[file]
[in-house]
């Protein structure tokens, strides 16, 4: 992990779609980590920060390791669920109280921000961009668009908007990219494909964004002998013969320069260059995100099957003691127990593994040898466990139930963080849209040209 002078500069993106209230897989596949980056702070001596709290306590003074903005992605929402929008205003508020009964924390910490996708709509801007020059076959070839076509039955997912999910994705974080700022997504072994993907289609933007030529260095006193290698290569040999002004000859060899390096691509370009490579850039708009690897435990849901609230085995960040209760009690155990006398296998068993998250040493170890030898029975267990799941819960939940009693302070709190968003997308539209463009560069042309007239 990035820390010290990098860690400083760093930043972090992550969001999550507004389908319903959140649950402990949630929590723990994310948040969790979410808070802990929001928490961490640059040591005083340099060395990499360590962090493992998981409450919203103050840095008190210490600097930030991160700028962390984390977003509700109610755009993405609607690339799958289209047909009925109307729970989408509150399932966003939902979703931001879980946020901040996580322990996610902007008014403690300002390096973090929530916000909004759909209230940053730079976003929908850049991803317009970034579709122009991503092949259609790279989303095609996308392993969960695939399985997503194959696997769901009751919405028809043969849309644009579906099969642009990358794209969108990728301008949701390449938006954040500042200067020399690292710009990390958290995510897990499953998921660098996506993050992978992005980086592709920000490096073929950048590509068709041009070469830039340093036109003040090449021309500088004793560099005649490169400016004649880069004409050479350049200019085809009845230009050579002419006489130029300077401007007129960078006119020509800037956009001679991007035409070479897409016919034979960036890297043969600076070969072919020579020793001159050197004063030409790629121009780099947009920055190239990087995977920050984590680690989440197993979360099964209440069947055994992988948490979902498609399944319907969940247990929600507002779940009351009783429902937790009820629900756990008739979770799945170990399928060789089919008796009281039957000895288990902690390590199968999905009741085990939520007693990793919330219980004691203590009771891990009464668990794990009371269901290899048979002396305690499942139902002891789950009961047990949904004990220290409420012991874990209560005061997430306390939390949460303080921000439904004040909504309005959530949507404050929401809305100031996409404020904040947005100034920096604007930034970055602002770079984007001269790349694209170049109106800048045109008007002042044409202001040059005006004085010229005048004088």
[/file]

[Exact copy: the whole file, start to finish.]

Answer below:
[in-house]
């Protein structure tokens, strides 16, 4: 992990779609980590920060390791669920109280921000961009668009908007990219494909964004002998013969320069260059995100099957003691127990593994040898466990139930963080849209040209 002078500069993106209230897989596949980056702070001596709290306590003074903005992605929402929008205003508020009964924390910490996708709509801007020059076959070839076509039955997912999910994705974080700022997504072994993907289609933007030529260095006193290698290569040999002004000859060899390096691509370009490579850039708009690897435990849901609230085995960040209760009690155990006398296998068993998250040493170890030898029975267990799941819960939940009693302070709190968003997308539209463009560069042309007239 990035820390010290990098860690400083760093930043972090992550969001999550507004389908319903959140649950402990949630929590723990994310948040969790979410808070802990929001928490961490640059040591005083340099060395990499360590962090493992998981409450919203103050840095008190210490600097930030991160700028962390984390977003509700109610755009993405609607690339799958289209047909009925109307729970989408509150399932966003939902979703931001879980946020901040996580322990996610902007008014403690300002390096973090929530916000909004759909209230940053730079976003929908850049991803317009970034579709122009991503092949259609790279989303095609996308392993969960695939399985997503194959696997769901009751919405028809043969849309644009579906099969642009990358794209969108990728301008949701390449938006954040500042200067020399690292710009990390958290995510897990499953998921660098996506993050992978992005980086592709920000490096073929950048590509068709041009070469830039340093036109003040090449021309500088004793560099005649490169400016004649880069004409050479350049200019085809009845230009050579002419006489130029300077401007007129960078006119020509800037956009001679991007035409070479897409016919034979960036890297043969600076070969072919020579020793001159050197004063030409790629121009780099947009920055190239990087995977920050984590680690989440197993979360099964209440069947055994992988948490979902498609399944319907969940247990929600507002779940009351009783429902937790009820629900756990008739979770799945170990399928060789089919008796009281039957000895288990902690390590199968999905009741085990939520007693990793919330219980004691203590009771891990009464668990794990009371269901290899048979002396305690499942139902002891789950009961047990949904004990220290409420012991874990209560005061997430306390939390949460303080921000439904004040909504309005959530949507404050929401809305100031996409404020904040947005100034920096604007930034970055602002770079984007001269790349694209170049109106800048045109008007002042044409202001040059005006004085010229005048004088």